Jesus comforts Mohammed


  1. You mean everyone can be misunderstood equally? Isn't that a bit, pardon the expression, liberal??? Nice post.

  2. I rather object to being described as a "well-heeled sandalista" because I objected to yet another Tesco on my doorstep. Is intelligent objection to the increasing homogeneity of our High Streets to be sneered at by supercilious reactionaries, who clearly have paid little attention to the campaigns against Tesco et al throughout the leafier lanes of "middle England" (admittedly affluent, but probably in sensible shoes rather than sandals). I would also welcome the opportunity to object to the increasing number of downmarket eating outlets on my doorstep (and not because I can afford to patronise more expensive places, which I can't)but planning law prevents this. Perhaps with the current goivernment's commitment to greater local say in planning decisions, we shall see an increasing flurry of such campaigns. I would also like the chance to somehow prevent Romsey becoming the exclusive province of the "well-heeled" but the stupidity of house prices, spiralling rents and the effect of the Right to Buy on public sector housing means this is very unlikely.

  3. Thanks for your comment, David. I have one question: why is there not nearly as much of a fuss about Waitrose's application for an alcohol licence in Fitzroy Street, which is part of the same cumulative impact zone as Mill Road? The campaign against Mill Road Tesco was clearly class-based and, as a blue-collar Tory, I can't afford to buy from the independent shops that are apparently so ideologically beautiful.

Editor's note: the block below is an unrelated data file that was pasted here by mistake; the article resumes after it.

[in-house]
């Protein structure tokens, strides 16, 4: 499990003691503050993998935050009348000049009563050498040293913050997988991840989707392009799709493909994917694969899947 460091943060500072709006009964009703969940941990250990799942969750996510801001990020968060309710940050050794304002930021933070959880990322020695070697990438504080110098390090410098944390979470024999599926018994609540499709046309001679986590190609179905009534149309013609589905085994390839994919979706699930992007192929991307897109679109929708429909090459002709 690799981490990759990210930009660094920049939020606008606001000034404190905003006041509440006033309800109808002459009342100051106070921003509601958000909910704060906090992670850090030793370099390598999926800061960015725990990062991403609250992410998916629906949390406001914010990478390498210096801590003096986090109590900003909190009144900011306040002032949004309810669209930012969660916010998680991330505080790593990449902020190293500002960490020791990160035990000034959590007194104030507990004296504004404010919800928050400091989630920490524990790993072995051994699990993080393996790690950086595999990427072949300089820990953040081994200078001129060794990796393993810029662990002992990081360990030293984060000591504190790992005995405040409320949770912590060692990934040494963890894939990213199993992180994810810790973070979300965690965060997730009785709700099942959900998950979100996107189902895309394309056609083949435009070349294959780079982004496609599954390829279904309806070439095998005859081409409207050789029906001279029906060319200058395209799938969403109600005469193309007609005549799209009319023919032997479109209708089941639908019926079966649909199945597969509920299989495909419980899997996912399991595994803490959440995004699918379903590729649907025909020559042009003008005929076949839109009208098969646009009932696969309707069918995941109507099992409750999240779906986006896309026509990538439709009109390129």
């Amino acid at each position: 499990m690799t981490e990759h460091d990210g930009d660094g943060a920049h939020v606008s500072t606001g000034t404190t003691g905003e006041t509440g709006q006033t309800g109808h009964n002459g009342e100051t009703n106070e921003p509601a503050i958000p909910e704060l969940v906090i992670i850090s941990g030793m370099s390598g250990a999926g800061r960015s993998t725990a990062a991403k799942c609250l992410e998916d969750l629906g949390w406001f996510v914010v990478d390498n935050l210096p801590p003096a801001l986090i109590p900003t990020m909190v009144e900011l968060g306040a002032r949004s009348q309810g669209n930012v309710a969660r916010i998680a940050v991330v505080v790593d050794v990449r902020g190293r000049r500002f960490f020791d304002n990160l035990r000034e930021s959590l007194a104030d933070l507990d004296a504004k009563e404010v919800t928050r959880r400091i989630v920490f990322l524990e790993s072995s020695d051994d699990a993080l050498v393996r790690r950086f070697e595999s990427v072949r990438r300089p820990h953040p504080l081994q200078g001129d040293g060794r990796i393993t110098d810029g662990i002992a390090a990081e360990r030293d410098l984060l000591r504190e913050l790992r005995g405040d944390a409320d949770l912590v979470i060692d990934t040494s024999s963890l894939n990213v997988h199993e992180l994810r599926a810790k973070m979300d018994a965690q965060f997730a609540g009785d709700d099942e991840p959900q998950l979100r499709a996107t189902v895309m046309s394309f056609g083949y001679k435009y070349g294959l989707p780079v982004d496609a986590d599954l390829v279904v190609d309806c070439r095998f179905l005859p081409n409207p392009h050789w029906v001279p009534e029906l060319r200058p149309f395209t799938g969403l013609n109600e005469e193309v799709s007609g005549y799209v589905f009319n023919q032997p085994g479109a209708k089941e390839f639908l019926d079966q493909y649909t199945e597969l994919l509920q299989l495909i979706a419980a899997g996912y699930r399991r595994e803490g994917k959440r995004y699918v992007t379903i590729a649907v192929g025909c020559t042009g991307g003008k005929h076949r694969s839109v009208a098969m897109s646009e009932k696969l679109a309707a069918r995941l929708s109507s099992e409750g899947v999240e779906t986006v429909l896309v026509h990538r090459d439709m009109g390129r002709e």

4. Freedom of worship is NOT an essential human right.
    I think you made it up!

    For reference:
    * The right to life (Article 2 of the European Convention on Human Rights)
    * The right not to be subjected to torture, inhuman or degrading treatment or punishment (Article 3)
    * The right to be free from slavery and forced labour (Article 4)
    * The right to liberty (Article 5)
    * The right to a fair and public trial or hearing (Article 6)
    * The right not to be subject to arbitrary or retrospective criminal penalties (Article 7)
    * The right to respect for private and family life, home and correspondence (Article 8)
    * The right to freedom of thought, conscience and religion (Article 9)
    * The right to freedom of expression and to receive and impart information (Article 10)
    * The right to assembly and to associate with others, including in organisations such as trade unions (Article 11)
    * The right to marry and start a family (Article 12)
    * The right not to be discriminated against (Article 14)
    * The right to peaceful enjoyment of possessions and property (Protocol 1, Article 1)
    * The right to education, including respect for the religious and philosophical convictions of parents (Protocol 1, Article 2)
    * The requirement to hold free and fair elections (Protocol 1, Article 3)
    * Abolition of the death penalty (Protocol 6, Article 1)
    * There is no entitlement to use the rights guaranteed by the act to abolish, undermine or limit any other right (Article 17)


Please feel free to leave a comment - Frugal Dougal.